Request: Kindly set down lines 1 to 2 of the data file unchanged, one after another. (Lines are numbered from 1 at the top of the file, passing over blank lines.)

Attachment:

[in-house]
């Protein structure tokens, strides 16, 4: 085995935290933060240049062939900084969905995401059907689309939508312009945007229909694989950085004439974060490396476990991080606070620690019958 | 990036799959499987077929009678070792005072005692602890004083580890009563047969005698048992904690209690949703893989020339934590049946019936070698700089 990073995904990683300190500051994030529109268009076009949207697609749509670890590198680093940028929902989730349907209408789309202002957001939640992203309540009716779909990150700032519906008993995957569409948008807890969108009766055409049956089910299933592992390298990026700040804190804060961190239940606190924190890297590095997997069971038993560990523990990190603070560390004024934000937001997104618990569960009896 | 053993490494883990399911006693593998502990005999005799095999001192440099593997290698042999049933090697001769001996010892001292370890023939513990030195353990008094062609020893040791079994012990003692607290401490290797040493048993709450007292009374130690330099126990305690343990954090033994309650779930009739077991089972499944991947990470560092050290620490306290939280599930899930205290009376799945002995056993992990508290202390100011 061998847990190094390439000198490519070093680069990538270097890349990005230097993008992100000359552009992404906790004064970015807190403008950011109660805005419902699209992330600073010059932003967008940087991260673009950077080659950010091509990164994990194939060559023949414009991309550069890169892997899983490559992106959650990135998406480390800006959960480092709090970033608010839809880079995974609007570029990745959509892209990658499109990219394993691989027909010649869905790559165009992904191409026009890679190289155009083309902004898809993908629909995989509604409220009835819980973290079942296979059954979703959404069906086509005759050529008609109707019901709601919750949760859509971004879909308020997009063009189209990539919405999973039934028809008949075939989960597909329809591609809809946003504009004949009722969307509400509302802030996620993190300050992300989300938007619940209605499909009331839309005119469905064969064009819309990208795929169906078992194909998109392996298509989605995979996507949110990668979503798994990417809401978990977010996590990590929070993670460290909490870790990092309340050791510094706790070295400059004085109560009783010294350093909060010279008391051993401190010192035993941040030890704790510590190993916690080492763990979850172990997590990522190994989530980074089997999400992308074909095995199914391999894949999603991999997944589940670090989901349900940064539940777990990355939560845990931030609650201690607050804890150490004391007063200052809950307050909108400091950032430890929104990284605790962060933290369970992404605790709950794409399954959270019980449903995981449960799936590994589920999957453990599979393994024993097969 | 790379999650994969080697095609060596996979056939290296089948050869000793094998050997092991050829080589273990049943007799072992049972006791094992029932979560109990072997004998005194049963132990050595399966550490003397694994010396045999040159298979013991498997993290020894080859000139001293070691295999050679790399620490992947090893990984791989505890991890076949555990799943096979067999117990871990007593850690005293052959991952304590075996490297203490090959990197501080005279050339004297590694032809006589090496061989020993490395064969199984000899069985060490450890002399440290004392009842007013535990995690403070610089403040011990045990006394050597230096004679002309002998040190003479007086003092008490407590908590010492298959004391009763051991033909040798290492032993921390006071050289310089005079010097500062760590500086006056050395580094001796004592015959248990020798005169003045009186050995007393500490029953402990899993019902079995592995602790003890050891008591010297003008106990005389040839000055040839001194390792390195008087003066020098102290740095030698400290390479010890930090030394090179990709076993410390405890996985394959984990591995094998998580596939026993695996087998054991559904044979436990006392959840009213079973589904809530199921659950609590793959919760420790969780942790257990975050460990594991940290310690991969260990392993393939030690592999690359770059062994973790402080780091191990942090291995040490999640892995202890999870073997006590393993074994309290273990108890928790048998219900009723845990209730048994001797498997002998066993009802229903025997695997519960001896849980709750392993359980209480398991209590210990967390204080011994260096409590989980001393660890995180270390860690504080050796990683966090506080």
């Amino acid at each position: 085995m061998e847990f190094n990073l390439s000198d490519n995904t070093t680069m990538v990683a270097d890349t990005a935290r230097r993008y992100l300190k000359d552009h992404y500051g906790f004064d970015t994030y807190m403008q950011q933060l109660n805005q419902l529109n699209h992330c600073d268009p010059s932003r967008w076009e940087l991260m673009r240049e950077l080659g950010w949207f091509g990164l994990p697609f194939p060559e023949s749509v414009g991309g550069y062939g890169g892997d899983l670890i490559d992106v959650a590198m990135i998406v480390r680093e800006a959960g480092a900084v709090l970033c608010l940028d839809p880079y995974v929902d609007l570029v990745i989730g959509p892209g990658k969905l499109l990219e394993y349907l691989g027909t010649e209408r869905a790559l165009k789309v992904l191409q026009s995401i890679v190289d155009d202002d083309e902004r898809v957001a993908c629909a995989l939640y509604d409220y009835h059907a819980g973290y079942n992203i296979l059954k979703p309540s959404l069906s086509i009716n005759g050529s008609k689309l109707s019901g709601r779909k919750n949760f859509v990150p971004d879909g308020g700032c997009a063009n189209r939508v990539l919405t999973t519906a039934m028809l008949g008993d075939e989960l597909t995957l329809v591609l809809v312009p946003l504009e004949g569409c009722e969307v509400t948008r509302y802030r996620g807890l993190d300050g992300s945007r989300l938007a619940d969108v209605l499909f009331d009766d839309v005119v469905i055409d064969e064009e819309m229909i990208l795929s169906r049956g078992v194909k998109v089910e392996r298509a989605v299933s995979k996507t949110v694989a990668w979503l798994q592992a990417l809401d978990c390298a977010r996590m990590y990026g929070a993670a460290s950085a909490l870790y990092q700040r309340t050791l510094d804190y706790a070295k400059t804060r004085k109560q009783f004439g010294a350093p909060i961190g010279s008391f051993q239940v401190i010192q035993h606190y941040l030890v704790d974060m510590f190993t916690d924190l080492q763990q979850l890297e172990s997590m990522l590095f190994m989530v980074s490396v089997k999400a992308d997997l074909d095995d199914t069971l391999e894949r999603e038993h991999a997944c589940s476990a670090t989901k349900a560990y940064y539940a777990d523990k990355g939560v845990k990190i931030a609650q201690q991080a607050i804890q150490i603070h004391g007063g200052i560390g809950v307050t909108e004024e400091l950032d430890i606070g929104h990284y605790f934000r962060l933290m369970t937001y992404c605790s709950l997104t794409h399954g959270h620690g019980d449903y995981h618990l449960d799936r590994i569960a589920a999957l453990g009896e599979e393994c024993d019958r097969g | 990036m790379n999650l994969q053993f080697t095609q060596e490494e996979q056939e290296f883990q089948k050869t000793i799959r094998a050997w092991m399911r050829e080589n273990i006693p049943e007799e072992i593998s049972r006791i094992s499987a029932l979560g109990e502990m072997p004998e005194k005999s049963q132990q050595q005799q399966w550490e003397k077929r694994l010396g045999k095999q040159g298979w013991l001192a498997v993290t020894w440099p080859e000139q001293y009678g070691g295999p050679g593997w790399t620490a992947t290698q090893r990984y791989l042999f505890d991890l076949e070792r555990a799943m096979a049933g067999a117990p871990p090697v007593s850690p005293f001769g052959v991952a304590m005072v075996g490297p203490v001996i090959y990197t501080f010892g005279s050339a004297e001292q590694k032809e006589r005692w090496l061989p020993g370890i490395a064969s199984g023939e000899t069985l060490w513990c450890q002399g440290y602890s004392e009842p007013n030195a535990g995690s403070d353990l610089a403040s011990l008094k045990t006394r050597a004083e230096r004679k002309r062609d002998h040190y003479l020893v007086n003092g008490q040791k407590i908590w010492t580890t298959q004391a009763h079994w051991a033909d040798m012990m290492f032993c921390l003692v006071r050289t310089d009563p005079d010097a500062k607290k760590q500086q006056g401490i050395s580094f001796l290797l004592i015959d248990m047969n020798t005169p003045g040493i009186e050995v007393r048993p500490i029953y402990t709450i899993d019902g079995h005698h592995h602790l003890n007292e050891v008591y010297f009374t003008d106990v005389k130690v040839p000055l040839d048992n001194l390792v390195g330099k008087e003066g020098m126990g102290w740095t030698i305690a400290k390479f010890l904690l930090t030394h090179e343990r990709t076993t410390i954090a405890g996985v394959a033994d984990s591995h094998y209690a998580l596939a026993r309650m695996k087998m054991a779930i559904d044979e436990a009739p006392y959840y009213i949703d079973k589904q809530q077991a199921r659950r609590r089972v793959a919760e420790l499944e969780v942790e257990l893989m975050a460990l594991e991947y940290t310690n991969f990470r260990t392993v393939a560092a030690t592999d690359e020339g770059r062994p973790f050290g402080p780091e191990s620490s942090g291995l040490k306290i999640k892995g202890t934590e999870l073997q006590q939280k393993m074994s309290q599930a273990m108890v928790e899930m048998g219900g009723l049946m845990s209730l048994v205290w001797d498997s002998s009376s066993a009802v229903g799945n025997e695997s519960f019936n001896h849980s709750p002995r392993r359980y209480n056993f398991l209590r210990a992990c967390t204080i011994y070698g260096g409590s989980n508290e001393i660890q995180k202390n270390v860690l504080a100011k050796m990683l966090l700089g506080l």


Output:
[in-house]
């Protein structure tokens, strides 16, 4: 085995935290933060240049062939900084969905995401059907689309939508312009945007229909694989950085004439974060490396476990991080606070620690019958 | 990036799959499987077929009678070792005072005692602890004083580890009563047969005698048992904690209690949703893989020339934590049946019936070698700089 990073995904990683300190500051994030529109268009076009949207697609749509670890590198680093940028929902989730349907209408789309202002957001939640992203309540009716779909990150700032519906008993995957569409948008807890969108009766055409049956089910299933592992390298990026700040804190804060961190239940606190924190890297590095997997069971038993560990523990990190603070560390004024934000937001997104618990569960009896 | 053993490494883990399911006693593998502990005999005799095999001192440099593997290698042999049933090697001769001996010892001292370890023939513990030195353990008094062609020893040791079994012990003692607290401490290797040493048993709450007292009374130690330099126990305690343990954090033994309650779930009739077991089972499944991947990470560092050290620490306290939280599930899930205290009376799945002995056993992990508290202390100011 061998847990190094390439000198490519070093680069990538270097890349990005230097993008992100000359552009992404906790004064970015807190403008950011109660805005419902699209992330600073010059932003967008940087991260673009950077080659950010091509990164994990194939060559023949414009991309550069890169892997899983490559992106959650990135998406480390800006959960480092709090970033608010839809880079995974609007570029990745959509892209990658499109990219394993691989027909010649869905790559165009992904191409026009890679190289155009083309902004898809993908629909995989509604409220009835819980973290079942296979059954979703959404069906086509005759050529008609109707019901709601919750949760859509971004879909308020997009063009189209990539919405999973039934028809008949075939989960597909329809591609809809946003504009004949009722969307509400509302802030996620993190300050992300989300938007619940209605499909009331839309005119469905064969064009819309990208795929169906078992194909998109392996298509989605995979996507949110990668979503798994990417809401978990977010996590990590929070993670460290909490870790990092309340050791510094706790070295400059004085109560009783010294350093909060010279008391051993401190010192035993941040030890704790510590190993916690080492763990979850172990997590990522190994989530980074089997999400992308074909095995199914391999894949999603991999997944589940670090989901349900940064539940777990990355939560845990931030609650201690607050804890150490004391007063200052809950307050909108400091950032430890929104990284605790962060933290369970992404605790709950794409399954959270019980449903995981449960799936590994589920999957453990599979393994024993097969 | 790379999650994969080697095609060596996979056939290296089948050869000793094998050997092991050829080589273990049943007799072992049972006791094992029932979560109990072997004998005194049963132990050595399966550490003397694994010396045999040159298979013991498997993290020894080859000139001293070691295999050679790399620490992947090893990984791989505890991890076949555990799943096979067999117990871990007593850690005293052959991952304590075996490297203490090959990197501080005279050339004297590694032809006589090496061989020993490395064969199984000899069985060490450890002399440290004392009842007013535990995690403070610089403040011990045990006394050597230096004679002309002998040190003479007086003092008490407590908590010492298959004391009763051991033909040798290492032993921390006071050289310089005079010097500062760590500086006056050395580094001796004592015959248990020798005169003045009186050995007393500490029953402990899993019902079995592995602790003890050891008591010297003008106990005389040839000055040839001194390792390195008087003066020098102290740095030698400290390479010890930090030394090179990709076993410390405890996985394959984990591995094998998580596939026993695996087998054991559904044979436990006392959840009213079973589904809530199921659950609590793959919760420790969780942790257990975050460990594991940290310690991969260990392993393939030690592999690359770059062994973790402080780091191990942090291995040490999640892995202890999870073997006590393993074994309290273990108890928790048998219900009723845990209730048994001797498997002998066993009802229903025997695997519960001896849980709750392993359980209480398991209590210990967390204080011994260096409590989980001393660890995180270390860690504080050796990683966090506080």